Background: Vascular calcification in humans is associated with an increased cardiovascular risk. Carboxylated matrix Gla protein (cMGP) inhibits vascular calcification. Vitamin K is an essential cofactor for the activation of uncarboxylated matrix Gla protein (ucMGP). It has been suggested that patients on long-term treatment with vitamin K antagonists develop aortic valve calcifications because of lower levels of circulating MGP. We therefore hypothesized that arterial calcification and a low vitamin K status are associated with ucMGP. To that aim, we measured arterial calcium scores, the osteocalcin ratio (OCR), as a proxy for vitamin K status, and ucMGP.
Materials and methods: In 36 hypertensive patients, we determined the Agatston score with computer tomography scans of the abdominal aorta, carotid and coronary arteries. The total calcium score was calculated as the sum of the separate Z-scores.
Results: The total calcium Z-score was significantly correlated to age (r = 0.683, P < 0.001), smoking (r = 0.372, P = 0.026), total cholesterol (r = 0.353, P = 0.034), LDL cholesterol (r = 0.490, P = 0.003), triglycerides (r = 0.506, P = 0.002), fasting glucose (r = 0.454, P = 0.005), systolic blood pressure (r = 0.363, P = 0.029) and pulse pressure (r = 0.685, P < 0.001). In multivariate regression analyses, OCR and total calcium score were significantly associated with ucMGP.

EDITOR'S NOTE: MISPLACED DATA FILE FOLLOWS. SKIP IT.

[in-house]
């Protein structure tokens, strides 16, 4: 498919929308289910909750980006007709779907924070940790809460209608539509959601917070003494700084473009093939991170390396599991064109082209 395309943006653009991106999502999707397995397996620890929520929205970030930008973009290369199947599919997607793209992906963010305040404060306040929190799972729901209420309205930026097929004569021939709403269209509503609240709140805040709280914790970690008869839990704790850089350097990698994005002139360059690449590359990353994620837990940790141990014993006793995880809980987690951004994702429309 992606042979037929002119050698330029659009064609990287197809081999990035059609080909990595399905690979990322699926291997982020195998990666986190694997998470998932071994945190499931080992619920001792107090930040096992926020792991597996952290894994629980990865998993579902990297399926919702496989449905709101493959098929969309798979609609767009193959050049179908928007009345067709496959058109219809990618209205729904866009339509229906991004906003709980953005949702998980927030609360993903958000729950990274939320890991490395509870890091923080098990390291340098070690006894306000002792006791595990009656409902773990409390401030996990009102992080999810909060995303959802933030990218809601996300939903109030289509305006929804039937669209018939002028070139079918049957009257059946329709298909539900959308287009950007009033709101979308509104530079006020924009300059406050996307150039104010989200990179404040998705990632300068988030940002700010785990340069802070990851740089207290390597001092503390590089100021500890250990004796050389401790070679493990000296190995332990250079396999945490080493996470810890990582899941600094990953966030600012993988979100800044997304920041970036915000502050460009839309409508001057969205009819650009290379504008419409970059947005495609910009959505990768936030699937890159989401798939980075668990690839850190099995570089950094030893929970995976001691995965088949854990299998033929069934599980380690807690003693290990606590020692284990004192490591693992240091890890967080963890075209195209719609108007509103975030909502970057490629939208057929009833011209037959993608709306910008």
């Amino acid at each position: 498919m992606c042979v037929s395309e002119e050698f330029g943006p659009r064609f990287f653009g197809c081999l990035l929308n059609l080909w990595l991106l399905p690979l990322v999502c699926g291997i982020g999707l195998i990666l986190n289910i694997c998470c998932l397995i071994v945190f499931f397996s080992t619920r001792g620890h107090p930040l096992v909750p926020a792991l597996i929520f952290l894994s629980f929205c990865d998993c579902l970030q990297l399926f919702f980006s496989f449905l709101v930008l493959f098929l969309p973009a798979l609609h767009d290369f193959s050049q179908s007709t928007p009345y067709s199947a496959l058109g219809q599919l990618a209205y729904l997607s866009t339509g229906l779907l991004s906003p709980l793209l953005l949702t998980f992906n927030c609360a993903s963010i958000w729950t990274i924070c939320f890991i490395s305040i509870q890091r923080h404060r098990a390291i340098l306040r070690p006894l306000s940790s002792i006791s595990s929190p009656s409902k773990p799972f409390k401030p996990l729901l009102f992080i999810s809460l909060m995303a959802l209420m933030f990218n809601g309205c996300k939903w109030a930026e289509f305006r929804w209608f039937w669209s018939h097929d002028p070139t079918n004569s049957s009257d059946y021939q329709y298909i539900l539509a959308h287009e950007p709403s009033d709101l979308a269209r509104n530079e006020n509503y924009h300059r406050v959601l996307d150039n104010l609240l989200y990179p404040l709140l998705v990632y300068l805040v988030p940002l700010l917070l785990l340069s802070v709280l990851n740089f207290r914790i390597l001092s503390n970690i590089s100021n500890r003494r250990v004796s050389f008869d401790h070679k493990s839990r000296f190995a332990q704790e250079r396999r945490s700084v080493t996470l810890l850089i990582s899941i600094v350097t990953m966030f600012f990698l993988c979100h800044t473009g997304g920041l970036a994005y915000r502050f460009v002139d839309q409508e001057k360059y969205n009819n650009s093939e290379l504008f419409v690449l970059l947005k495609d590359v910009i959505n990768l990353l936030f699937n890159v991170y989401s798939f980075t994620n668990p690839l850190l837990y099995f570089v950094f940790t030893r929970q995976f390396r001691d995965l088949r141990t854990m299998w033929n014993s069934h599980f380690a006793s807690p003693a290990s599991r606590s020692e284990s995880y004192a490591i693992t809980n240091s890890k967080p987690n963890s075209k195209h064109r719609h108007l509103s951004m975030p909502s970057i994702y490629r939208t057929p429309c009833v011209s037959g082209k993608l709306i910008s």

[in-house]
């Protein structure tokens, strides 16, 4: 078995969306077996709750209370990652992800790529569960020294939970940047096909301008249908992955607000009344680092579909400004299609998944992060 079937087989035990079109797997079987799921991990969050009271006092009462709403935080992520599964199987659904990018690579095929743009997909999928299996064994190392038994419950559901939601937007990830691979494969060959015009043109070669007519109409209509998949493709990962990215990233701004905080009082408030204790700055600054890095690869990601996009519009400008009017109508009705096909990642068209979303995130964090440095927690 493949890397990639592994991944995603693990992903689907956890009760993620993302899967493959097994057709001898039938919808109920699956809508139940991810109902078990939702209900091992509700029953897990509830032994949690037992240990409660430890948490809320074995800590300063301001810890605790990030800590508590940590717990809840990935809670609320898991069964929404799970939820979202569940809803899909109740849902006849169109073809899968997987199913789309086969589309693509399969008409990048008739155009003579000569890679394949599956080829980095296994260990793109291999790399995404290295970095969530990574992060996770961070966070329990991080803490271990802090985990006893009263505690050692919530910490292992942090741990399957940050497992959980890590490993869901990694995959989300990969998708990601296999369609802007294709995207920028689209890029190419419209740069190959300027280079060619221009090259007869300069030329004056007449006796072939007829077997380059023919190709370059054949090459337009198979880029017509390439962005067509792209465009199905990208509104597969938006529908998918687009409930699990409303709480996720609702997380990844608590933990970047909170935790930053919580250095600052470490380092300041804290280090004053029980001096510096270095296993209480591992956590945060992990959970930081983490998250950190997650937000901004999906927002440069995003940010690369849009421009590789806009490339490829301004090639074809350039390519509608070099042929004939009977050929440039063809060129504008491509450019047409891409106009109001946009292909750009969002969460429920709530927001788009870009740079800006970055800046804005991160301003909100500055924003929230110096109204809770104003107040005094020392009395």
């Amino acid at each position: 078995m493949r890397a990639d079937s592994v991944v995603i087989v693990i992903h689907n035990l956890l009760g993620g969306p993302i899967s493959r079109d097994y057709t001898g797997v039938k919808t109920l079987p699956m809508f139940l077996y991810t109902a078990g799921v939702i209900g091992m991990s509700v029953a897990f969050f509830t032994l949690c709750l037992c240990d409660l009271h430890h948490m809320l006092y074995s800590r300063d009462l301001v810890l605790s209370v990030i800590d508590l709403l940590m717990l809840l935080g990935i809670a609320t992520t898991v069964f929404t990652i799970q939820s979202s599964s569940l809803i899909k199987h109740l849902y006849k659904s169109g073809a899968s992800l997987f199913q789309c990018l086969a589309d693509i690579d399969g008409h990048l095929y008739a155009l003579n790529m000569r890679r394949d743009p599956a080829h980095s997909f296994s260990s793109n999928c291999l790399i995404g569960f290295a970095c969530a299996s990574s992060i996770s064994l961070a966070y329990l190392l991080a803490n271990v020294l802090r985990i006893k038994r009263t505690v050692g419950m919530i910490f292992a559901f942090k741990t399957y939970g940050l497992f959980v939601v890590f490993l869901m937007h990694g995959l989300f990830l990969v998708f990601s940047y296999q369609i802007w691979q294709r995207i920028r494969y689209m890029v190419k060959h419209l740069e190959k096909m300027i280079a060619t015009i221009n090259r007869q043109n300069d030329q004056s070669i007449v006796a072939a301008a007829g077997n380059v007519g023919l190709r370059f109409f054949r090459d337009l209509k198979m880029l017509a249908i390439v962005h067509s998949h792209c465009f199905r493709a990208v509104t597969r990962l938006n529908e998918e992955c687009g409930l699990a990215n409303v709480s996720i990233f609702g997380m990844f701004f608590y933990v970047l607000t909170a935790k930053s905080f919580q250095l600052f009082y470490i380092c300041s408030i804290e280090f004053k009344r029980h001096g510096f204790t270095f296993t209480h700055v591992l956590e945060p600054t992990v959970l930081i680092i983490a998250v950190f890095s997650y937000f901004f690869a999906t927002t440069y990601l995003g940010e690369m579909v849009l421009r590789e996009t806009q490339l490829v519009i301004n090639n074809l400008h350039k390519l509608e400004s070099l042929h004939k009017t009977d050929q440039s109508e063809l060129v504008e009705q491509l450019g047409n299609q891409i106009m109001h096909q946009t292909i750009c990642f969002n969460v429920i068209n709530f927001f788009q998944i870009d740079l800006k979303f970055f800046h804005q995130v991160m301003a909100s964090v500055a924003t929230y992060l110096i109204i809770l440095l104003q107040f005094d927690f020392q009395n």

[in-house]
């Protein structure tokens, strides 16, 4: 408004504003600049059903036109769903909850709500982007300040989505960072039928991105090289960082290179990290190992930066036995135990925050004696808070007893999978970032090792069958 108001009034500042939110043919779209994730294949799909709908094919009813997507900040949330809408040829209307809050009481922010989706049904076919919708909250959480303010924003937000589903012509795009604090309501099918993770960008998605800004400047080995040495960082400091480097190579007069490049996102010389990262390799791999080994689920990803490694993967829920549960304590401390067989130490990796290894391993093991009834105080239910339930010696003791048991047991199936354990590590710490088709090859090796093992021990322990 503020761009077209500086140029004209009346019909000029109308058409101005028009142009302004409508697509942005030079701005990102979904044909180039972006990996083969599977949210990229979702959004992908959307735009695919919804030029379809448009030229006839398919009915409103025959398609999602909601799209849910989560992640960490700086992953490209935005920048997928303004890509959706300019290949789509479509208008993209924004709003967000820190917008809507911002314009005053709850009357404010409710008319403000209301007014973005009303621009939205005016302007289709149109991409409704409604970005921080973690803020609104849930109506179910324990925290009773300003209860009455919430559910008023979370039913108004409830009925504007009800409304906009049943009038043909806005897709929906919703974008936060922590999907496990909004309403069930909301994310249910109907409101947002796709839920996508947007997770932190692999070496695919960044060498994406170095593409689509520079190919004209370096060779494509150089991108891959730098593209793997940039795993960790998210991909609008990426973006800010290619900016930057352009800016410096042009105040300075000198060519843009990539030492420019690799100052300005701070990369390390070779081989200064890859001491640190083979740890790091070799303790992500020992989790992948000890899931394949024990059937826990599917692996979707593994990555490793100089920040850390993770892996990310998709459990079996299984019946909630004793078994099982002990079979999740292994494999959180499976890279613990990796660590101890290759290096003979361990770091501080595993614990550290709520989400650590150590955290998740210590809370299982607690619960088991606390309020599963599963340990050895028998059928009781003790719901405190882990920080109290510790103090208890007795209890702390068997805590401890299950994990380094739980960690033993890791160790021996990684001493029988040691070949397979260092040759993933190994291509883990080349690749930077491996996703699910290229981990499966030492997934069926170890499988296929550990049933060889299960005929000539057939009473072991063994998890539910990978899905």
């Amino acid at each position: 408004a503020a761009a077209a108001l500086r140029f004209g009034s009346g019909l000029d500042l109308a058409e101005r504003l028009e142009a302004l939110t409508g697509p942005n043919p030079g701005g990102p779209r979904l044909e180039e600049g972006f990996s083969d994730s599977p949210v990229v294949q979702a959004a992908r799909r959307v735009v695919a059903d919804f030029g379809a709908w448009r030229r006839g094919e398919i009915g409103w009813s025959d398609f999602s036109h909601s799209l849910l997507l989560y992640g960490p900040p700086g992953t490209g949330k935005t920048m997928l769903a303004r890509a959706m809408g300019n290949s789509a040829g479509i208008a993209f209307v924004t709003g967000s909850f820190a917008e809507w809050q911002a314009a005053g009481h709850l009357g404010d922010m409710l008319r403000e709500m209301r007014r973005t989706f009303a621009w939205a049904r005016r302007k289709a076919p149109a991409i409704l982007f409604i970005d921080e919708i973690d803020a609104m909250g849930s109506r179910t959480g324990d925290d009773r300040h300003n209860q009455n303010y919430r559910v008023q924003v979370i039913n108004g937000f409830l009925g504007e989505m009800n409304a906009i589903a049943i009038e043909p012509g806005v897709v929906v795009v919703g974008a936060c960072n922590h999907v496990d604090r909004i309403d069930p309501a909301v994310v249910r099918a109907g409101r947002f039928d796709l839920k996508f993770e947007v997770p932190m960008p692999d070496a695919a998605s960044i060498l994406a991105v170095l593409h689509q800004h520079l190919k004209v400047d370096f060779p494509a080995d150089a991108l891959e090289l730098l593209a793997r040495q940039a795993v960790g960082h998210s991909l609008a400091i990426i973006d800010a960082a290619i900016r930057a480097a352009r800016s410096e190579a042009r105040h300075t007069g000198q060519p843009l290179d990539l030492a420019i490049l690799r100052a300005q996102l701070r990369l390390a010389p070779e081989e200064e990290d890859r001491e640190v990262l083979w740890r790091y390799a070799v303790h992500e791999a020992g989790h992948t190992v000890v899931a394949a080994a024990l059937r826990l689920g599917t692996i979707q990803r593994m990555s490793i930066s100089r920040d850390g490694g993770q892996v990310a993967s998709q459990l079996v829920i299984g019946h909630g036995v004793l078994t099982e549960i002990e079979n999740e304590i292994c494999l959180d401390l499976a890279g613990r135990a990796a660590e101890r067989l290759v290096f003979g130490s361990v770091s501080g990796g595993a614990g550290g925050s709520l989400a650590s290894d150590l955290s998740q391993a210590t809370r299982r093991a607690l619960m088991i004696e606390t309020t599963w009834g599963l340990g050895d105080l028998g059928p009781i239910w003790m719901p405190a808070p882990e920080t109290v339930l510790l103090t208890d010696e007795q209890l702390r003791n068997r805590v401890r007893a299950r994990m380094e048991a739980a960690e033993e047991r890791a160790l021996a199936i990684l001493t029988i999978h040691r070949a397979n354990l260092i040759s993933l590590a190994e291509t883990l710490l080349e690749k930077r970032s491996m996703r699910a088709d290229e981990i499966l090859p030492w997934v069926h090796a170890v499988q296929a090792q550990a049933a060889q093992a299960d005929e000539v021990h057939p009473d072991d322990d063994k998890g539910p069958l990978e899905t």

Conclusions: We found a positive association of total arterial calcium score and a high OCR (reflecting low vitamin K status) with ucMGP serum levels. This warrants further studies to explore the pathophysiological background of this phenomenon.